How to apply — Minoxidil is a scalp treatment, not a hair treatment. One milliliter of the liquid or foam should be applied to the affected areas of the scalp using a dropper or pump spray device. The solution should be lightly spread over the affected area with a finger, and does not need to be massaged into the scalp. People using minoxidil must have a normal, healthy scalp since cuts or openings can allow the solution to be absorbed into the bloodstream.
Results — Minoxidil must be used for at least six months to determine if it is effective. When it is effective, you usually begin to shed less hair within two months after the start of treatment, and by four to eight months hair begins to grow. The effects of minoxidil usually stabilize after 12 to 18 months of use.
Treatment with minoxidil must be continued indefinitely. If it is discontinued, any hair that has been maintained or regrown as a result of the medication will be lost.
Not all people benefit from minoxidil. The best results are seen when baldness has been present for less than five years, when it affects the crown (top) of the head, and when the area of hair loss is less than 10 centimeters in diameter. Studies have shown that 30 to 40 percent of men and women with crown hair loss experience cosmetically significant results with minoxidil [6,7].
Side effects — Minoxidil causes few side effects. Occasionally, the skin may become irritated. Body-wide side effects are possible if minoxidil is absorbed through cracks or cuts in the scalp. People with a history of heart disease, in particular, should watch for systemic side effects, such as an increased heart rate, swelling in the hands or feet, or weight gain.
Finasteride (Propecia®) — Finasteride is a pill that decreases the production of one of the hormones associated with androgenetic alopecia, resulting in an increased amount of hair covering more of the scalp .
Men can take finasteride by mouth at a dose of 1 milligram (mg) per day. Higher doses of finasteride (such as those used to treat some prostate conditions) can cause side effects including erectile dysfunction and decreased sex drive. However, such side effects are rarely seen with the 1 mg dose used to treat hair loss.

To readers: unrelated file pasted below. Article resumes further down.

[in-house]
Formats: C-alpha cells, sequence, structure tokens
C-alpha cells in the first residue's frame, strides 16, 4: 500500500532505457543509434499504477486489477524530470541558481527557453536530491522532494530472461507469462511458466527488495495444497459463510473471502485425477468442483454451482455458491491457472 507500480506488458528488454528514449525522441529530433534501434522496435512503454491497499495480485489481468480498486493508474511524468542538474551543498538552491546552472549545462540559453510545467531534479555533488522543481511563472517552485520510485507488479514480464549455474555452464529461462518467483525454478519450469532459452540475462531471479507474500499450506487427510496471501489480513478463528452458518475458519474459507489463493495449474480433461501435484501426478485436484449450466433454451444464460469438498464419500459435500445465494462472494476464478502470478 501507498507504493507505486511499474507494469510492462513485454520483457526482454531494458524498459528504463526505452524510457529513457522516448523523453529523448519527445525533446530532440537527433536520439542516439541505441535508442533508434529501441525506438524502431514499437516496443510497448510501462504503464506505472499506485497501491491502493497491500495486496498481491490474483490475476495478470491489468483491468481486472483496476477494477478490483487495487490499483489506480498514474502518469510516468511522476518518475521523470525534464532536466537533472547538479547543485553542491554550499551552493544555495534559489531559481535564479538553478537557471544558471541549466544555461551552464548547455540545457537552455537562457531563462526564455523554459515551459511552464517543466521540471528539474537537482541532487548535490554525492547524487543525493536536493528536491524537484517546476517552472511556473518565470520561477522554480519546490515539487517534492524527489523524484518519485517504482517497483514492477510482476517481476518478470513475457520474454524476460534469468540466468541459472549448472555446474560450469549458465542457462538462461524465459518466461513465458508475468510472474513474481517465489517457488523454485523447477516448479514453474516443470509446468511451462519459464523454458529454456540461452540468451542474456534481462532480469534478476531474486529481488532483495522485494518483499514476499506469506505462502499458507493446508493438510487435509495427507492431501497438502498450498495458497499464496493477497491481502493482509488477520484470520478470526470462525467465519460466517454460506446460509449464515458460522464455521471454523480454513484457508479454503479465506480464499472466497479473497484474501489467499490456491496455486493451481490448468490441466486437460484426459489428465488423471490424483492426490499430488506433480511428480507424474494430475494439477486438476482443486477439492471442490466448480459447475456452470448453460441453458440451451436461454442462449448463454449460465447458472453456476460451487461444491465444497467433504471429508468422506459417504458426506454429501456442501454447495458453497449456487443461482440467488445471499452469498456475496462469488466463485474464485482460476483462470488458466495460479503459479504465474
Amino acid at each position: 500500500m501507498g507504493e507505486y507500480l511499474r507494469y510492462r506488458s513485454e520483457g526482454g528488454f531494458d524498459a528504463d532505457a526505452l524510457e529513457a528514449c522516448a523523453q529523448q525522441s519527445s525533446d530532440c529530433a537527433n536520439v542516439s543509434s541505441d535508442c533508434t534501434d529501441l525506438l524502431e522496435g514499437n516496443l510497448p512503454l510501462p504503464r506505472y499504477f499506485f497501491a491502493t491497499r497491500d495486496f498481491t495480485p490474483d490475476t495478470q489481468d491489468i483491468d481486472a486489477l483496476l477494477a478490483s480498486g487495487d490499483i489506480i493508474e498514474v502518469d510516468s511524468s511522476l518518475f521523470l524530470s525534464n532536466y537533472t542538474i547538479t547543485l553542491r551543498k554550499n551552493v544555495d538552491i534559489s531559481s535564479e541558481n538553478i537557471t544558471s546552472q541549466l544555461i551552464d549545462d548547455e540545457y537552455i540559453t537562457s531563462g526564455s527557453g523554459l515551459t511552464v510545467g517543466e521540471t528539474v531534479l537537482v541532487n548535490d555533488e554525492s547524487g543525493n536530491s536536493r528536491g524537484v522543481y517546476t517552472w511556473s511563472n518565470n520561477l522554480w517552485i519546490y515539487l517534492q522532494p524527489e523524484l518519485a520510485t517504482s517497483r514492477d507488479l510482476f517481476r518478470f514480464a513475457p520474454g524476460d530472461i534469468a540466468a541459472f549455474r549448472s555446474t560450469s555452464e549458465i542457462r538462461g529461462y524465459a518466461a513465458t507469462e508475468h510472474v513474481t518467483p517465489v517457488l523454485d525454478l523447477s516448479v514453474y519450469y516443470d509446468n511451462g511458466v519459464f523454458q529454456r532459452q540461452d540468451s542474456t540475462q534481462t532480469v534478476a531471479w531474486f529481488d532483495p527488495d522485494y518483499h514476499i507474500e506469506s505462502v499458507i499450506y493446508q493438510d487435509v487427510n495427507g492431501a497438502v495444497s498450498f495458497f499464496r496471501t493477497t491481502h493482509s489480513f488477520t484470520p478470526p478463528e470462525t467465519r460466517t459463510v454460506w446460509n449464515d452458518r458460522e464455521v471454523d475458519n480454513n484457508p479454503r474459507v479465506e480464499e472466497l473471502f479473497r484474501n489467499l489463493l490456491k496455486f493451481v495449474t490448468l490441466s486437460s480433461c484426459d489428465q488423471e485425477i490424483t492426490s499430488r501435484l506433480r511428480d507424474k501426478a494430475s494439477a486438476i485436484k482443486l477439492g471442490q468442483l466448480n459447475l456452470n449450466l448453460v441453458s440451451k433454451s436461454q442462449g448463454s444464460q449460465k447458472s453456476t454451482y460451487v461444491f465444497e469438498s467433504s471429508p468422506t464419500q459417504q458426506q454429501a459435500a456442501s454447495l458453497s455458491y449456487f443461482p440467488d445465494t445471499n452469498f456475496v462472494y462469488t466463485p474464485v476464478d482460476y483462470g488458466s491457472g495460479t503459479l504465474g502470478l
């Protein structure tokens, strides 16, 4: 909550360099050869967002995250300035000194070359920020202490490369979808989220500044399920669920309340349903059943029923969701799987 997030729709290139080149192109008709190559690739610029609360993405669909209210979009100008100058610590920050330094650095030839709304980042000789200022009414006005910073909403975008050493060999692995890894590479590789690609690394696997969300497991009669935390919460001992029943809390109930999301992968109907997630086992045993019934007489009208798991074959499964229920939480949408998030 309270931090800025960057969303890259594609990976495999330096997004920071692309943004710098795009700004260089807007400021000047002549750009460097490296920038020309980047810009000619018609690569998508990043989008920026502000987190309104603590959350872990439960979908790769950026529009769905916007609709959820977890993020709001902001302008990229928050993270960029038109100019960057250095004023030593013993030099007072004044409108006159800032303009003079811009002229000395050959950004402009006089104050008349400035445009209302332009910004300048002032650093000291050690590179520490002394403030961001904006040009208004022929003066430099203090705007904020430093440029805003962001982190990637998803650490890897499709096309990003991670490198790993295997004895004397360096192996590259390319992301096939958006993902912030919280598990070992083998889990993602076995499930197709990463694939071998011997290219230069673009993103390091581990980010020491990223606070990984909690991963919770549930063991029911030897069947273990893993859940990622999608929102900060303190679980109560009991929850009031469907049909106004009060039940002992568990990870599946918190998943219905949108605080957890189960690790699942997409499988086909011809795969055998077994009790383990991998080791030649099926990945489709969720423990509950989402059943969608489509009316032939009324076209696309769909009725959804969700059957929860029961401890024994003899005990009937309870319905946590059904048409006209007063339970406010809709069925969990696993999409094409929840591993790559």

Finasteride is not safe for use in women who could become pregnant because of concerns regarding the development of abnormal genitalia in the male fetus; these women should not even touch finasteride pills. Finasteride has not been proven to help regrow hair in most women.
Spironolactone — Spironolactone also decreases the production of hormones that contribute to androgenetic alopecia. Women with androgenetic alopecia who do not respond to minoxidil may benefit from the addition of spironolactone. Like finasteride, spironolactone should not be taken during pregnancy. Women who are able to get pregnant must use reliable contraception while taking this drug.
Surgery — For some patients, surgical treatment of hair loss may be an option. Surgical options include hair transplantation, in which healthy follicles from other parts of the scalp are transplanted to areas affected by baldness. Scalp reduction is another procedure sometimes performed. In scalp reduction, bald patches of the scalp are removed and the remaining skin is sewn together.
WHERE TO GET MORE INFORMATION
Your healthcare provider is the best source of information for questions and concerns related to your medical problem.
This article will be updated as needed on our web site (www.uptodate.com/patients). Related topics for patients, as well as selected articles written for healthcare professionals, are also available. Some of the most relevant are listed below.
Patient level information — UpToDate offers two types of patient education materials.
The Basics — The Basics patient education pieces answer the four or five key questions a patient might have about a given condition. These articles are best for patients who want a general overview and who prefer short, easy-to-read materials.
Patient information: Hair loss in men and women (The Basics)
Beyond the Basics — Beyond the Basics patient education pieces are longer, more sophisticated, and more detailed. These articles are best for patients who want in-depth information and are comfortable with some medical jargon.
Patient information: Alopecia areata (Beyond the Basics)
Professional level information — Professional level articles are designed to keep doctors and other health professionals up-to-date on the latest medical findings. These articles are thorough, long, and complex, and they contain multiple references to the research on which they are based. Professional level articles are best for people who are comfortable with a lot of medical terminology and who want to read the same materials their doctors are reading.
Androgenetic alopecia in men: Pathogenesis, clinical features, and diagnosis
Treatment of androgenetic alopecia in men
Female pattern hair loss (androgenetic alopecia in women): Pathogenesis, clinical features, and diagnosis
Female pattern hair loss (androgenetic alopecia in women): Treatment and prognosis
Nonscarring hair loss
The following organizations also provide reliable health information.
- National Library of Medicine
(www.nlm.nih.gov/medlineplus/hairdiseasesandhairloss.html, available in Spanish)
- American Hair Loss Council
- American Academy of Dermatology